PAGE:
News | Research

INSTAAR research is featured in thousands of news stories and more than 10,000 social media posts per year. Outlets include the New York Times, Washington Post, PBS NewsHour, National Public Radio, and as well as more regional news outlets like High Country News, 9News, and the Denver Post. Selected highlights are listed below. Additional stories are noted @INSTAAR on Twitter.

A globe view of the Southern Ocean with Antarctica in the center and ocean current trajectories around it

Underwater mountains help push carbon up to the atmosphere, oceanographers find (Colorado Arts & Sciences Magazine)

Nov. 4, 2021

With the help of strong ocean currents, mountains on the floor of the Southern Ocean play a key role in bringing dissolved carbon to the surface, where it can be released to the atmosphere, a new study led by University of Colorado Boulder scientists finds. The study led by Riley X. Brady and Nicole Lovenduski is the first to detail how carbon travels within and escapes from the Southern Ocean—and has implications for global climate change.

A hand holds a block of melting ice taken from an ice core of a snowfield

As Earth warms, old mayhem and secrets emerge from the ice (New York Times)

Nov. 4, 2021

But the window for discovery is slender and shrinking. Craig Lee's ice patch archaeology is mentioned.

Scientists stand next to airplane used for gathering data on atmospheric emissions and chemicals

Hunting for emissions thousands of feet up (CU Boulder Today)

Oct. 27, 2021

Recent scientific flights above the Front Range will help scientists and policymakers cut unnecessary emissions, reduce greenhouse gases and help local residents breathe better. Participants include members of INSTAAR's Advanced Laser Technology for Atmospheric Research (ALTAiR) Laboratory

Small airplane on the ground being prepared for science flights

Researchers work to better understand environmental impacts of fracking (Denver 7)

Oct. 18, 2021

Armed with state-of-the-art equipment, researchers from the University of Colorado and University of Maryland spent a week flying above fracking sites in Weld County, Colorado to gather data surrounding possible methane leaks around fracking sites. This article includes a 2.5 minute video.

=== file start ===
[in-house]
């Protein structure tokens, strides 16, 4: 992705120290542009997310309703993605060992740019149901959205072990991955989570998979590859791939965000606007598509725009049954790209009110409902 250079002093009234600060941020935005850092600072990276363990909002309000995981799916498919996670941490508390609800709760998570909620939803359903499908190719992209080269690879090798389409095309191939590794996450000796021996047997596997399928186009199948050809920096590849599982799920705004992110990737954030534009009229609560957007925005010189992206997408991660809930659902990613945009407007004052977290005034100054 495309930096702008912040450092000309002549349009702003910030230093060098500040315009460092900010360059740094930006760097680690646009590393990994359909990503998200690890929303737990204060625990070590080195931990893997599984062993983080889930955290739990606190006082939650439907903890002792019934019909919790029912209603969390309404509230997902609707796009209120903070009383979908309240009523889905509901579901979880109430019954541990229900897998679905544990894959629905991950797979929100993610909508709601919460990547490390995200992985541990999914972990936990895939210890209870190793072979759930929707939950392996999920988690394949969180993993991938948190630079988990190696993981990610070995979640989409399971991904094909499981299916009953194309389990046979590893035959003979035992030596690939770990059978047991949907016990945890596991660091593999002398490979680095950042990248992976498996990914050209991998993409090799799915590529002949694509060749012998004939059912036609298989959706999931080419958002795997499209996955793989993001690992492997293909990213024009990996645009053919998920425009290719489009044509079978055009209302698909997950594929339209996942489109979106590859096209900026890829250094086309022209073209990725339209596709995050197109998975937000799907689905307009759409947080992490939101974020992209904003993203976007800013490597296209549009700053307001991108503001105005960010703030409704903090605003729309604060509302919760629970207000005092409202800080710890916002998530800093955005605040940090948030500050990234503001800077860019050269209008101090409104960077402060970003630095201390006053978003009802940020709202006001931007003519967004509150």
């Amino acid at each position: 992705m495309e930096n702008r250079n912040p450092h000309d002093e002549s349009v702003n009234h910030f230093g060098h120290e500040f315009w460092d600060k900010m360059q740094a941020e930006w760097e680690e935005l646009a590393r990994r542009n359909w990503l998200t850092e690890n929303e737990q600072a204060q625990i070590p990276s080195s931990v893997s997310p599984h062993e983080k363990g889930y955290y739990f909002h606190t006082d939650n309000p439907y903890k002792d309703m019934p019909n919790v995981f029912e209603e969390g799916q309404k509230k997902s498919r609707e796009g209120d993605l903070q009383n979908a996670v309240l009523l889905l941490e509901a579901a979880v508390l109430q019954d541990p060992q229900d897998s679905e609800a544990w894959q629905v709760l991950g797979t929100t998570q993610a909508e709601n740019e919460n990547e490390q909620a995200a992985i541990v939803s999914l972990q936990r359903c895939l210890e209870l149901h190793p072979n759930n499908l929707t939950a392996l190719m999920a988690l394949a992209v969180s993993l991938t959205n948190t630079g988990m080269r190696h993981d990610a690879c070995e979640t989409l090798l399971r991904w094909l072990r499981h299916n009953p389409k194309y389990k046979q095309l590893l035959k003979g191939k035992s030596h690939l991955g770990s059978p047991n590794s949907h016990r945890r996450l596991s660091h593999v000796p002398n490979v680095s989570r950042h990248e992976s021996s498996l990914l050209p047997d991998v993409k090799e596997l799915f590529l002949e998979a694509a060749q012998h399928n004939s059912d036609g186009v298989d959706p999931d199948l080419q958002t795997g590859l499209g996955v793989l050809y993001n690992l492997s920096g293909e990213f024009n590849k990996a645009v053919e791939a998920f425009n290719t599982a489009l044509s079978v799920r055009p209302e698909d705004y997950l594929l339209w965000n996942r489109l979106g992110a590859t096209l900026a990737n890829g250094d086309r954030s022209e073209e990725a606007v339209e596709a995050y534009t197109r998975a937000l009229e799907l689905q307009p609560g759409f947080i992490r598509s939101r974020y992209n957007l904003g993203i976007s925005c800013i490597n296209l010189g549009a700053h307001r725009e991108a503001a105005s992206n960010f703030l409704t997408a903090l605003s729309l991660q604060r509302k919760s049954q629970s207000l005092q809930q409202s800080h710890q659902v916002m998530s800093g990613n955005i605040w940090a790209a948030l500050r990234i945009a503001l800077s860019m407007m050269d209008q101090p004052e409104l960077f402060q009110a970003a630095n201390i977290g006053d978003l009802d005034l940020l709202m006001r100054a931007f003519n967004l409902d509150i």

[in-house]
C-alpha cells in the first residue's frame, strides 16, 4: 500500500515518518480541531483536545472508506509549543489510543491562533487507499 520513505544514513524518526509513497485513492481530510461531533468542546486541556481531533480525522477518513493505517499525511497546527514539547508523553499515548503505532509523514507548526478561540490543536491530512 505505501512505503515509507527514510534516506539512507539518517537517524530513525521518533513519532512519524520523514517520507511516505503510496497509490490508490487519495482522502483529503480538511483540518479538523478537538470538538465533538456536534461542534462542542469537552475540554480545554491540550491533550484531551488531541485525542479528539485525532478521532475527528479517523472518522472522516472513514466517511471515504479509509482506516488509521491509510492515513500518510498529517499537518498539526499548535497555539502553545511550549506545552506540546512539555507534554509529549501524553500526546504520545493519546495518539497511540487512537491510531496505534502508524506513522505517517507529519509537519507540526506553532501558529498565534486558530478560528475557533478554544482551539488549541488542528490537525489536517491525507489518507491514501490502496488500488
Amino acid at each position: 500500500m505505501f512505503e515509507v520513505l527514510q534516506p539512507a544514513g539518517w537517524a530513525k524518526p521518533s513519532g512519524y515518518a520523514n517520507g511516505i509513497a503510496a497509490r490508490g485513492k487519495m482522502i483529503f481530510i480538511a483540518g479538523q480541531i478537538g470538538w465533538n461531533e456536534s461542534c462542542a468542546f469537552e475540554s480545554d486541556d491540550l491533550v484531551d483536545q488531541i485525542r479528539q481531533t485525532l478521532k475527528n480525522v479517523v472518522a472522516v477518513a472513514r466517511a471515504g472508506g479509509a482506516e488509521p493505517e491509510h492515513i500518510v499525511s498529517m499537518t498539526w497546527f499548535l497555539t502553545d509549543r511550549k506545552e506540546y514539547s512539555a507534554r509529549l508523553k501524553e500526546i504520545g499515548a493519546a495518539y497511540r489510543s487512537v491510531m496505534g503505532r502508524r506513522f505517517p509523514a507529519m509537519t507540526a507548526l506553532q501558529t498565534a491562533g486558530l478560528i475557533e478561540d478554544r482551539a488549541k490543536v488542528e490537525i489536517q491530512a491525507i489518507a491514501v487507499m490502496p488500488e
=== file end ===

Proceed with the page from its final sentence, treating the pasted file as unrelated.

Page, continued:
Two mountain streams come together, one with rusty red acid rock drainage

New contamination concern for Colorado streams (EOS)

Oct. 14, 2021

Abandoned hardrock mines and climate change cause metals and other elements to leach into streams. They also put rare earth elements into the water, as found by Garrett Rue and Diane McKnight in their new study.

Two mountain streams come together, one with rusty red acid rock drainage

Climate change increases rare earth elements in Colorado’s Snake River (High Country News)

Sept. 16, 2021

A new study by Garrett Rue and Diane McKnight suggests lower stream flows, caused by climate change, as a primary culprit.

Students involved in Diane McKnight's ongoing research on water quality in the Snake River collect tracer samples along a tributary.

Rare earth elements and old mines spell trouble for Western water supplies

Aug. 30, 2021

Acid rock and mine drainage into Western streams is a problem. Climate change is making it worse.

People in a boat and wading in floodwaters

Study finds global surge of flood exposure is from population shifts far more than climate change (Sustain What)

Aug. 6, 2021

Too often, rising climate risk is conflated with rising CO2. That takes the heat off national and local leaders who can cut drivers of risk on the ground now. Andy Revkin collects in-depth perspective from scientists and others on the global risk of flooding, the inequities and policies that are driving up that risk, and what we can do to manage it. Revkin cites work that involved Albert Kettner and Bob Brakenridge of the DFO Flood Observatory.

Map of global flooding on a particular day

New global map shows populations are growing faster in flood-prone areas (MIT Technology Review)

Aug. 5, 2021

Satellite imagery reveals how floods are changing and who’s most at risk. A new global floods database involved Bob Brakenridge and Albert Kettner of the DFO Flood Observatory.

Example of an arid zone with sparsely vegetated landscape

Expert Q&A on efforts to reverse desertification (drylands reseeding) (Univ. of Victoria)

July 22, 2021

Restoration of degraded drylands is urgently needed to mitigate climate change, reverse desertification and secure livelihoods for the two billion people who live in these areas, say an international group of ecologists who examined the success of seeding drylands with key native plant species. Their study is published today in Nature Ecology & Evolution. Lead author Nancy Shackelford started the project as a postdoc in Katie Suding's group.